DALLAS — Three large and growing school districts in Texas made significant leaps into the double-A leagues last week with Standard & Poor’s upgrades.
Rising two notches from A to AA-minus, the Del Valle Independent School District in Austin’s southeast suburbs reached the comfort zone of risk-averse investors.
With the Texas Permanent School Fund sidelined by capacity limits this year, districts have had to issue without its triple-A backing. Some districts rated below the double-A minus level have postponed bond deals until market conditions improved.
DVISD has never issued bonds without PSF backing but may do so with $26 million of authorization remaining from a 2007 vote, said Kelly Crook, assistant superintendent for business and finance.
“We’re hoping with the PSF still up in the air, we’ll be able to go out without it,” she said. “We have never gone into the market without PSF, but we’ll have to because we have a school to build.”
Crook said the upgrade “literally came out of the blue,” potentially changing the district’s financial strategy. She said she will meet with the district’s financial adviser Dec. 16 to discuss plans.
With its headquarters just six miles from downtown Austin, DVISD’s enrollment of 10,000 students has grown recently at a 5% average annual rate. Tax base growth has averaged 8% annually over the past five years, but remains vulnerable to downturns in the technology sector, analysts noted.
DVISD’s only other rating is an A from Fitch Ratings. Fitch affirmed the district’s rating last month.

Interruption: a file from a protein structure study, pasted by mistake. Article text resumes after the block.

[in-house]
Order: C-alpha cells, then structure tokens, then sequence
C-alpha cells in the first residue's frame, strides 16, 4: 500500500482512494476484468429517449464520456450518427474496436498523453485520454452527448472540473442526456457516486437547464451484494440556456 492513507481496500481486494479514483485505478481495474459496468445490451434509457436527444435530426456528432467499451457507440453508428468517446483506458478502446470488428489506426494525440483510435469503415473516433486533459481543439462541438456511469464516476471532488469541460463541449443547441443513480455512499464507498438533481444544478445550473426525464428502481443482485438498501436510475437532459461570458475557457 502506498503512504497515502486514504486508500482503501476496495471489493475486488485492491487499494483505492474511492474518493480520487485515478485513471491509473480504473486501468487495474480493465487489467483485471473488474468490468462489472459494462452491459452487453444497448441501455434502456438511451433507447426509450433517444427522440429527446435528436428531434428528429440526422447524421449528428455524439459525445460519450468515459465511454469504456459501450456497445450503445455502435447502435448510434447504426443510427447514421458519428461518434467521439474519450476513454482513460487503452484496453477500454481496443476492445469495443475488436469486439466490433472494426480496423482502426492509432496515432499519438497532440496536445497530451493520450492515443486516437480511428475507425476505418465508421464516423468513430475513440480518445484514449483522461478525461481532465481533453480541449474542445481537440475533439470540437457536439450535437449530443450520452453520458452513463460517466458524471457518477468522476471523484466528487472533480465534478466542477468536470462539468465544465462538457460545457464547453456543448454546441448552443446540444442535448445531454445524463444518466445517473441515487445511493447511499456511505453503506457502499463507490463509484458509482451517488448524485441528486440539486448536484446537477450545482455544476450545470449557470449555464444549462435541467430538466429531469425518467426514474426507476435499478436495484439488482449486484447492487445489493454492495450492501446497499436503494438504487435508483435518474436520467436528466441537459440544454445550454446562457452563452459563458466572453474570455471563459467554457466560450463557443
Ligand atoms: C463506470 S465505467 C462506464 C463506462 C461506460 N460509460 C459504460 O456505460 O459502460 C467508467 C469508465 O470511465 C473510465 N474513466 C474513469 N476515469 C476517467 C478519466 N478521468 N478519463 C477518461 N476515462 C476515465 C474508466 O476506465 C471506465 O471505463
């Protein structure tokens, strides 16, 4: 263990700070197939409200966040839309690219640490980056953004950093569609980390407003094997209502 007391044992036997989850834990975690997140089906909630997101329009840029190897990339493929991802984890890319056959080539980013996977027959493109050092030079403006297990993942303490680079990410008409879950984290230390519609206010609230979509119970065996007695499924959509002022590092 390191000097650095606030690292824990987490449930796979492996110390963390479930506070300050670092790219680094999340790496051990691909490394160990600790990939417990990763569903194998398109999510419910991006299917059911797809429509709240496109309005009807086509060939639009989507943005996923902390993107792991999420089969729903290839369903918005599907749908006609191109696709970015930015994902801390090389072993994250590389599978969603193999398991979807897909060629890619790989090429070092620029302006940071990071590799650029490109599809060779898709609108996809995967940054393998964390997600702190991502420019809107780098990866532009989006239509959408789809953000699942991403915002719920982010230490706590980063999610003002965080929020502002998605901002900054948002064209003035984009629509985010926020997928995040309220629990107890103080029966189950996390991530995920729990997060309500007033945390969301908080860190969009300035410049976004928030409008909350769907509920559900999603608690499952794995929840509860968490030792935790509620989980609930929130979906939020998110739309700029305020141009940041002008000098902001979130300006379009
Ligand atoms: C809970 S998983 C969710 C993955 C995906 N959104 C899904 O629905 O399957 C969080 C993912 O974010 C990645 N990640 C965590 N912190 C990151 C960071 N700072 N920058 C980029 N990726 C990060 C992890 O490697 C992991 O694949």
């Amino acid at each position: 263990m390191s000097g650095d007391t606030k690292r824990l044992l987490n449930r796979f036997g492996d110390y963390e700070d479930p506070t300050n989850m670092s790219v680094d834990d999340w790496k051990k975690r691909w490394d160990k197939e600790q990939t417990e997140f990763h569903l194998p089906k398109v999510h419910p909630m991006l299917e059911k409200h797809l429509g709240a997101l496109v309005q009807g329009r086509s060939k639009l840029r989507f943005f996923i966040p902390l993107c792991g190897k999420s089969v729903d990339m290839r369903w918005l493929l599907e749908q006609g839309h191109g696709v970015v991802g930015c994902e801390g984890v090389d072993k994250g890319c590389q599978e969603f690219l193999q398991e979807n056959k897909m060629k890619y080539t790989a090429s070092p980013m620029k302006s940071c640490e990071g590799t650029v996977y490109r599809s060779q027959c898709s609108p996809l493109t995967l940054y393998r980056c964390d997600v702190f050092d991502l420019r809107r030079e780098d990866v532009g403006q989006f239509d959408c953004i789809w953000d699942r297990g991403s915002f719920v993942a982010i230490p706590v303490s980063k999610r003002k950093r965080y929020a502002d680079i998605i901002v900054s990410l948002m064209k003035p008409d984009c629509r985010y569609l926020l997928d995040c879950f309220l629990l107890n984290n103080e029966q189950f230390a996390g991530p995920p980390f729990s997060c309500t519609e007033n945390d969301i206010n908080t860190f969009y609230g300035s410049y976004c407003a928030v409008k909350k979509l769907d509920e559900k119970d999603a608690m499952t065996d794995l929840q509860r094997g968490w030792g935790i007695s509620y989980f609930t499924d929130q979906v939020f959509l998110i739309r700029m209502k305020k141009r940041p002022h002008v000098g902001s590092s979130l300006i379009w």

Also moving up to the AA-minus rating were the Temple Independent School District, a large district halfway between Austin and Waco, and the Harlingen Consolidated Independent School District in the Lower Rio Grande Valley.
Temple made a one-notch move from A-plus.
“We believe Temple Independent School District’s financial position has historically been very strong,” said analyst Lauren Spalten. “At fiscal year-end 2009, the unreserved general fund balance totaled $15.4 million, or 25% of expenditures, which we consider very strong. The unreserved general fund balance has remained above 20% of expenditures in each of past eight audited fiscal years.”
Temple ISD in September also received a rating of “Superior Achievement” under the Texas’ Schools FIRST financial accountability rating system for the fiscal year 2007-08 according to Kallen Vaden, executive director of finance. The rating system assigns one of four financial ratings to Texas school districts. Temple ISD scored the maximum 85 points on the scale.
Harlingen CISD near the Texas-Mexico border also moved up one notch from A-plus. Spalten said analysts considered the district’s financial position “very strong.”
In other ratings action, Standard & Poor’s boosted the Hamilton Independent School District three notches from BBB to A based on strong financial performance. Hamilton ISD is based in the town of Hamilton, 85 miles southwest of Fort Worth.
The agency also upgraded the Era Independent School District three notches from BBB-plus to A-plus based on its ability to maintain reserves of at least 33% of expenditures since 2003. The small, rural district is between the Dallas-Fort Worth area and the Oklahoma border.
Standard & Poor’s removed Lancaster Independent School District from its negative watch list, leaving the suburban Dallas district’s rating at BBB. Lancaster, which has failed to win passage of school bonds in recent years, has sought to correct its chronic budget deficits with implementation of new accounting policies and procedures, said Standard & Poor’s credit analyst Sarah Smaardyk.